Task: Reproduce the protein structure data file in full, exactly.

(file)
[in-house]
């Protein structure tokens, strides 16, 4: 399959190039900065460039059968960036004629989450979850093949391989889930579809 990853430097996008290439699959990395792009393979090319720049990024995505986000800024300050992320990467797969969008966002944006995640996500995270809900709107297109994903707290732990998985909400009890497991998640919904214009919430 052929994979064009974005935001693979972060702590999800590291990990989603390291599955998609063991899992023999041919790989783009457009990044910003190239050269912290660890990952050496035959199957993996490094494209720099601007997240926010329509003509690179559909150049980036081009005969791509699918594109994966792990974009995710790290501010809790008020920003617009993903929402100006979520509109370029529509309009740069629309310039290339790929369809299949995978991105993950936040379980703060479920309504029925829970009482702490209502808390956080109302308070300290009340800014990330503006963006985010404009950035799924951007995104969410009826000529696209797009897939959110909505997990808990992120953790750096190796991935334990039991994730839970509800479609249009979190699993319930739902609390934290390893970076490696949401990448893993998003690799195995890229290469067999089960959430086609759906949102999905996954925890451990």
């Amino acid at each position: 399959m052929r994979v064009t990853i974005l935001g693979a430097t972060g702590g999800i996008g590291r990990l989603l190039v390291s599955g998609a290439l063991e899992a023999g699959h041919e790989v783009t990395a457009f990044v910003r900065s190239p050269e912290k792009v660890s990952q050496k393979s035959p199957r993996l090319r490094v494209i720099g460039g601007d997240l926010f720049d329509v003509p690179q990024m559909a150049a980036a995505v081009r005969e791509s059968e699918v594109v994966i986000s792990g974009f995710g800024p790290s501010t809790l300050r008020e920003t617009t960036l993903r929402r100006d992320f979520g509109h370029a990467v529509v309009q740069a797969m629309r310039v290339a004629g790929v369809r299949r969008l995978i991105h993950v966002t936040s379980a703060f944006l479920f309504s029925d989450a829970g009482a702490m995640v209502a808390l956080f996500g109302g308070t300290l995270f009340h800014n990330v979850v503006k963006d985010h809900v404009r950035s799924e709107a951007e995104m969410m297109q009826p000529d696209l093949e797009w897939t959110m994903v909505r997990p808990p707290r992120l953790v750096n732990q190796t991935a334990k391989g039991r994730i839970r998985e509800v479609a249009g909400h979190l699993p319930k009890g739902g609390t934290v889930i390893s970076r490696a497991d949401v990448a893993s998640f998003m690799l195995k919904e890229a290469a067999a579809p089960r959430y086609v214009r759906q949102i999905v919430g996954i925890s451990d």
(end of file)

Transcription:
[in-house]
């Protein structure tokens, strides 16, 4: 399959190039900065460039059968960036004629989450979850093949391989889930579809 990853430097996008290439699959990395792009393979090319720049990024995505986000800024300050992320990467797969969008966002944006995640996500995270809900709107297109994903707290732990998985909400009890497991998640919904214009919430 052929994979064009974005935001693979972060702590999800590291990990989603390291599955998609063991899992023999041919790989783009457009990044910003190239050269912290660890990952050496035959199957993996490094494209720099601007997240926010329509003509690179559909150049980036081009005969791509699918594109994966792990974009995710790290501010809790008020920003617009993903929402100006979520509109370029529509309009740069629309310039290339790929369809299949995978991105993950936040379980703060479920309504029925829970009482702490209502808390956080109302308070300290009340800014990330503006963006985010404009950035799924951007995104969410009826000529696209797009897939959110909505997990808990992120953790750096190796991935334990039991994730839970509800479609249009979190699993319930739902609390934290390893970076490696949401990448893993998003690799195995890229290469067999089960959430086609759906949102999905996954925890451990």
């Amino acid at each position: 399959m052929r994979v064009t990853i974005l935001g693979a430097t972060g702590g999800i996008g590291r990990l989603l190039v390291s599955g998609a290439l063991e899992a023999g699959h041919e790989v783009t990395a457009f990044v910003r900065s190239p050269e912290k792009v660890s990952q050496k393979s035959p199957r993996l090319r490094v494209i720099g460039g601007d997240l926010f720049d329509v003509p690179q990024m559909a150049a980036a995505v081009r005969e791509s059968e699918v594109v994966i986000s792990g974009f995710g800024p790290s501010t809790l300050r008020e920003t617009t960036l993903r929402r100006d992320f979520g509109h370029a990467v529509v309009q740069a797969m629309r310039v290339a004629g790929v369809r299949r969008l995978i991105h993950v966002t936040s379980a703060f944006l479920f309504s029925d989450a829970g009482a702490m995640v209502a808390l956080f996500g109302g308070t300290l995270f009340h800014n990330v979850v503006k963006d985010h809900v404009r950035s799924e709107a951007e995104m969410m297109q009826p000529d696209l093949e797009w897939t959110m994903v909505r997990p808990p707290r992120l953790v750096n732990q190796t991935a334990k391989g039991r994730i839970r998985e509800v479609a249009g909400h979190l699993p319930k009890g739902g609390t934290v889930i390893s970076r490696a497991d949401v990448a893993s998640f998003m690799l195995k919904e890229a290469a067999a579809p089960r959430y086609v214009r759906q949102i999905v919430g996954i925890s451990d």